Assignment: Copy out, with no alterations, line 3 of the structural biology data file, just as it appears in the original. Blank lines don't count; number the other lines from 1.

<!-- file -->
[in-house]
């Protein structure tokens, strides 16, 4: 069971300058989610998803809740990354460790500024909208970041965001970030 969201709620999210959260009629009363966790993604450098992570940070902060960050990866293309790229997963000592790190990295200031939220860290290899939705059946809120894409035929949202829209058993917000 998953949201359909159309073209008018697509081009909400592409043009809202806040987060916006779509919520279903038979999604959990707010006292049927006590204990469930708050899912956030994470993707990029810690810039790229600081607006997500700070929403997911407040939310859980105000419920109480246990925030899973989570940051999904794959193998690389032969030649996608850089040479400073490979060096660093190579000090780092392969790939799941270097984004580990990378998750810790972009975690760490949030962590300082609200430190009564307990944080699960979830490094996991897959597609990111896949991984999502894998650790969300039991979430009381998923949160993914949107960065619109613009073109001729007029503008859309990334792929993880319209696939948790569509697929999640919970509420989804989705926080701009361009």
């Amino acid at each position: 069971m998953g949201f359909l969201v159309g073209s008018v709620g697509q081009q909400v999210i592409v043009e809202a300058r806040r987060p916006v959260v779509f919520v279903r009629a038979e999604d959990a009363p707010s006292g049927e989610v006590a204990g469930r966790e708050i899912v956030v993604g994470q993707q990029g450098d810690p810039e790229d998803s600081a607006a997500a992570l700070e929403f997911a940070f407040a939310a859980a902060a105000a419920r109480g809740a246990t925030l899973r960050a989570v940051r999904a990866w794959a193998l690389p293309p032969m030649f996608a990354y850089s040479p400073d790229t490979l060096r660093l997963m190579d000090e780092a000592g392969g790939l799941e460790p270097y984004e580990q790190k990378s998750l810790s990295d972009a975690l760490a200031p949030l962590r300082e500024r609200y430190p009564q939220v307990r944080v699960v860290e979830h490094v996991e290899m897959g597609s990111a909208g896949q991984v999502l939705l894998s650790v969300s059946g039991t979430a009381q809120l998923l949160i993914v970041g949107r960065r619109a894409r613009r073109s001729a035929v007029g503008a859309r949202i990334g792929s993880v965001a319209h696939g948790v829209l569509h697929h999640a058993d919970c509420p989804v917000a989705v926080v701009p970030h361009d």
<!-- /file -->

């Amino acid at each position: 069971m998953g949201f359909l969201v159309g073209s008018v709620g697509q081009q909400v999210i592409v043009e809202a300058r806040r987060p916006v959260v779509f919520v279903r009629a038979e999604d959990a009363p707010s006292g049927e989610v006590a204990g469930r966790e708050i899912v956030v993604g994470q993707q990029g450098d810690p810039e790229d998803s600081a607006a997500a992570l700070e929403f997911a940070f407040a939310a859980a902060a105000a419920r109480g809740a246990t925030l899973r960050a989570v940051r999904a990866w794959a193998l690389p293309p032969m030649f996608a990354y850089s040479p400073d790229t490979l060096r660093l997963m190579d000090e780092a000592g392969g790939l799941e460790p270097y984004e580990q790190k990378s998750l810790s990295d972009a975690l760490a200031p949030l962590r300082e500024r609200y430190p009564q939220v307990r944080v699960v860290e979830h490094v996991e290899m897959g597609s990111a909208g896949q991984v999502l939705l894998s650790v969300s059946g039991t979430a009381q809120l998923l949160i993914v970041g949107r960065r619109a894409r613009r073109s001729a035929v007029g503008a859309r949202i990334g792929s993880v965001a319209h696939g948790v829209l569509h697929h999640a058993d919970c509420p989804v917000a989705v926080v701009p970030h361009d």